Chinese used 'flaws' in Microsoft explorer to hack Google
The Chinese managed to hack Google accounts of human activists and many businesses thanks to flaws in Microsoft's Internet Explorer (IE) browser, according to reports.world Updated: Jan 16, 2010 12:57 IST
The Chinese managed to hack Google accounts of human activists and many businesses thanks to flaws in Microsoft's Internet Explorer (IE) browser, according to reports on Friday.
Google has threatened to close its operations and offices in China after hacking and "phishing'' attempts to break into gmail accounts of US, China and Europe based Chinese human rights activists.
The company, which agreed to censor of Google.cn at its launch in 2006, has also said it is "no longer willing to continue censoring our results on Google.cn.''
Reports Friday quoted security researcher McAfee Inc. as saying that Chinese cyber attacks on Google accounts were engineered by using an unknown flaw in Microsoft's Internet Explorer browser.
According to McAfee, 'phishers' fooled users into clicking on a link to a website. This website then secretly downloaded malicious software onto their computers. The spyware allowed the hackers to take remote control of the computers.
Microsoft has already admitted in its blog that IE browser might be used by hackers to remotely spy on infected computers. It is likely to unveil a software update for the browser.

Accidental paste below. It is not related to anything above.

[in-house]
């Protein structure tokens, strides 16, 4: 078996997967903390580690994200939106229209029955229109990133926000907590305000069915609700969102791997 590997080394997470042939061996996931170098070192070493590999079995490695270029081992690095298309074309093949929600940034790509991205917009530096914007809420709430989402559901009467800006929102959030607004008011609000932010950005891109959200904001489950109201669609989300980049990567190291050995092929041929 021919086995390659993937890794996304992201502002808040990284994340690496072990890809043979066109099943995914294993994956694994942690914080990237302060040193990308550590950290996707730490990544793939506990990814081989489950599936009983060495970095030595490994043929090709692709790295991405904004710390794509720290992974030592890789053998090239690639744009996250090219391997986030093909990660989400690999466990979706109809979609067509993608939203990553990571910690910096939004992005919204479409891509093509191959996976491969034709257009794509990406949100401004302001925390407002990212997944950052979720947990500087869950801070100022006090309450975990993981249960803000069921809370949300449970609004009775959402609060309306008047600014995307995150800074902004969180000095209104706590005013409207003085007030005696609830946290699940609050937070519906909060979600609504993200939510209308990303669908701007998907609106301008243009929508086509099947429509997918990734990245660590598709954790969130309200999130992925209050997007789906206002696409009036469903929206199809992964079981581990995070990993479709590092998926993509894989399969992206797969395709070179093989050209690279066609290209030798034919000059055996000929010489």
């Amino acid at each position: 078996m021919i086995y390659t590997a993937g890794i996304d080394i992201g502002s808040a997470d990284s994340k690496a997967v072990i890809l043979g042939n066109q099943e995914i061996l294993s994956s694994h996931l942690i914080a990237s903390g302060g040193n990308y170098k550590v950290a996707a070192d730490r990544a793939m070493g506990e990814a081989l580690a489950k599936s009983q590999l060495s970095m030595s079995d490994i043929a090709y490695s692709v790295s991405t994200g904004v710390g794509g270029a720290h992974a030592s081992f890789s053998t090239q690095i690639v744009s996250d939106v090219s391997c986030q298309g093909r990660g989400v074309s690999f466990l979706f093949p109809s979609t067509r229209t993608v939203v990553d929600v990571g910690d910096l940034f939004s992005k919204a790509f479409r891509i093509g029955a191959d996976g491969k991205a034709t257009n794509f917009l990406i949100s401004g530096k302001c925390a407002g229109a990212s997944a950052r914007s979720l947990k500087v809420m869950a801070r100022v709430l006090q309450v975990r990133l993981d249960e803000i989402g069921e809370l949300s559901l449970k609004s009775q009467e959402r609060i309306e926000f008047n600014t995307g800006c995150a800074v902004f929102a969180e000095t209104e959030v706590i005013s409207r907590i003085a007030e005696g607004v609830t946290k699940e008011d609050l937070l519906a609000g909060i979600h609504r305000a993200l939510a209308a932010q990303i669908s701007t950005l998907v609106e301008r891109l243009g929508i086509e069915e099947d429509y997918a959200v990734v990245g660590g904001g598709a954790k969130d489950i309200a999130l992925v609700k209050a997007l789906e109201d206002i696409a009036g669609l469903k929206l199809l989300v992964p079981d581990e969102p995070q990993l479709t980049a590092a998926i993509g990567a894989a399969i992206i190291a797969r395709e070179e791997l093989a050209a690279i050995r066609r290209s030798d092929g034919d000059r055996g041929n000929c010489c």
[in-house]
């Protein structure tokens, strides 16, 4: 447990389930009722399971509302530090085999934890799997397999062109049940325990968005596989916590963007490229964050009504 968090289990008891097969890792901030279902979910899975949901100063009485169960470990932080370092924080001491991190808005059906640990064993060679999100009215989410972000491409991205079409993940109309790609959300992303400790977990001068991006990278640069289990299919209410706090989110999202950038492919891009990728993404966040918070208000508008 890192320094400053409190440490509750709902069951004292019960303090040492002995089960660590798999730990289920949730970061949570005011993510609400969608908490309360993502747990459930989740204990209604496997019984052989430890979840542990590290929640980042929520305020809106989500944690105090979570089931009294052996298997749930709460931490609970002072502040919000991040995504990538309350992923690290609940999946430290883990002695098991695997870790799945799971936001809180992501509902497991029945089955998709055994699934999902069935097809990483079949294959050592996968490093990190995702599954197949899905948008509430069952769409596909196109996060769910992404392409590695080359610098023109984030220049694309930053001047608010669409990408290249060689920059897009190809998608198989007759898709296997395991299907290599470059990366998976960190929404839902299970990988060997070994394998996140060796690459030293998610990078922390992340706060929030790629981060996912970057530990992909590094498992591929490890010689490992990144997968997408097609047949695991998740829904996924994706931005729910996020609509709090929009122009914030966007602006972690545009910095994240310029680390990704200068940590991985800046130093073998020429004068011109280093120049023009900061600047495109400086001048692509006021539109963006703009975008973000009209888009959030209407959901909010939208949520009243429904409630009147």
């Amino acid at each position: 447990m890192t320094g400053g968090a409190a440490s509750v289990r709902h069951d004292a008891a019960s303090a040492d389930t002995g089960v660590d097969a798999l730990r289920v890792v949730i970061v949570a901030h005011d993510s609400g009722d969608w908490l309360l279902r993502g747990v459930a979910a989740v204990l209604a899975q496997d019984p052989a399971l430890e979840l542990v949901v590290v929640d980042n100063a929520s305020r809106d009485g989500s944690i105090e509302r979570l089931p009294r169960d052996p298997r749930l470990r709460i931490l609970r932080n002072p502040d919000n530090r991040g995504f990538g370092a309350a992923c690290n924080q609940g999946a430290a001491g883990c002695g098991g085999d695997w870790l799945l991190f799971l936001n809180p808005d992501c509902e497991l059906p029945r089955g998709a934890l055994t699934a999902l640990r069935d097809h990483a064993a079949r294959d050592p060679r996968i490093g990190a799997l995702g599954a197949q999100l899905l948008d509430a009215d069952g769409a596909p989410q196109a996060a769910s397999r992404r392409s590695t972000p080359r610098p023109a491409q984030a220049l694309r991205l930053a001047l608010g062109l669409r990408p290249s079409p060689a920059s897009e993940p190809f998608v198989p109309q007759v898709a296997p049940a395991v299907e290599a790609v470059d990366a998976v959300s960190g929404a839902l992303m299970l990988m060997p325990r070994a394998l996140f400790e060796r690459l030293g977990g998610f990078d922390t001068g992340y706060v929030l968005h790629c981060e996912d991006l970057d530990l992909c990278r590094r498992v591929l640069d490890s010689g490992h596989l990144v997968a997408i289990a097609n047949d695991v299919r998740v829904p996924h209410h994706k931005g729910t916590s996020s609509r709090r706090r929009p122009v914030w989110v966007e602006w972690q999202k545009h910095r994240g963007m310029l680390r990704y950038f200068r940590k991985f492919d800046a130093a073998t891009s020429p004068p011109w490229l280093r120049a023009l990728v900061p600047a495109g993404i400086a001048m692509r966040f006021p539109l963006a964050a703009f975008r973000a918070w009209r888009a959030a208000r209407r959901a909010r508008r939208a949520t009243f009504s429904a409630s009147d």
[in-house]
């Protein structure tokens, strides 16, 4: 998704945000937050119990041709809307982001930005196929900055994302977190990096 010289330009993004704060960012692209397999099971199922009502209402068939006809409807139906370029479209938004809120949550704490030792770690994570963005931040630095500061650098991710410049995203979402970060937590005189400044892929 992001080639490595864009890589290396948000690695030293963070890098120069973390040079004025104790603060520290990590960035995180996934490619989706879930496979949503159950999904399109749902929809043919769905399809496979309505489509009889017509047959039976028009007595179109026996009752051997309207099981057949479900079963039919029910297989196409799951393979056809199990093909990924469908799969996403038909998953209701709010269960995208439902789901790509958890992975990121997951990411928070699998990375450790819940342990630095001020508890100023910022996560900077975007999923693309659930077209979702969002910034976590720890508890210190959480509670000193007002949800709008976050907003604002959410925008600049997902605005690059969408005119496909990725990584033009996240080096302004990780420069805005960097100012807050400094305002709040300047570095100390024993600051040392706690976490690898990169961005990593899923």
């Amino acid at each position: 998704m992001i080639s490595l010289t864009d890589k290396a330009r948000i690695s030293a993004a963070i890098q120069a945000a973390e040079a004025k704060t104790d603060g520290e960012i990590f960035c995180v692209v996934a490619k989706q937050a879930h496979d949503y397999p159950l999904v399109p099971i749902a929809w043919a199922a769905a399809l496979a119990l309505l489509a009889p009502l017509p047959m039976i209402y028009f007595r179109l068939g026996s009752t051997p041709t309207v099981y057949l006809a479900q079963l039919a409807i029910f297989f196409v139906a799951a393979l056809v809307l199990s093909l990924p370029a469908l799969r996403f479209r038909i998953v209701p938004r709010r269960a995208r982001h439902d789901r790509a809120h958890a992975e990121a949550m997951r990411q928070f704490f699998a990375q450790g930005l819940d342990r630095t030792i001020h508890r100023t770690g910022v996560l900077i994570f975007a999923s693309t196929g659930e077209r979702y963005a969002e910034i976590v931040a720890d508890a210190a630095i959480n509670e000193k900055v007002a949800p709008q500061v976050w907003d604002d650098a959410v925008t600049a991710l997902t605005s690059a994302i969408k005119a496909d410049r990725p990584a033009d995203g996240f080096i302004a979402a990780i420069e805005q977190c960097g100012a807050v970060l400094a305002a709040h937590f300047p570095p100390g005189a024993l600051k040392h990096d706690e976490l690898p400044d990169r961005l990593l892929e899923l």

"We need to take all cyber attacks, not just this one, seriously,'' Microsoft Chief Executive Steve Ballmer told CNBC.
"We have a whole team of people that responds in very real time to any report that it may have something to do with our software, which we don't know yet,'' he said.
Google has said that "these accounts have not been accessed through any security breach at Google, but most likely via phishing scams or malware placed on the users' computers.''
It says it will soon hold discussions the Chinese soon whether it can operate an unfiltered search engine. "We recognize that this may well mean having to shut down Google.cn, and potentially our offices in China," Google warned in a blog on Tuesday.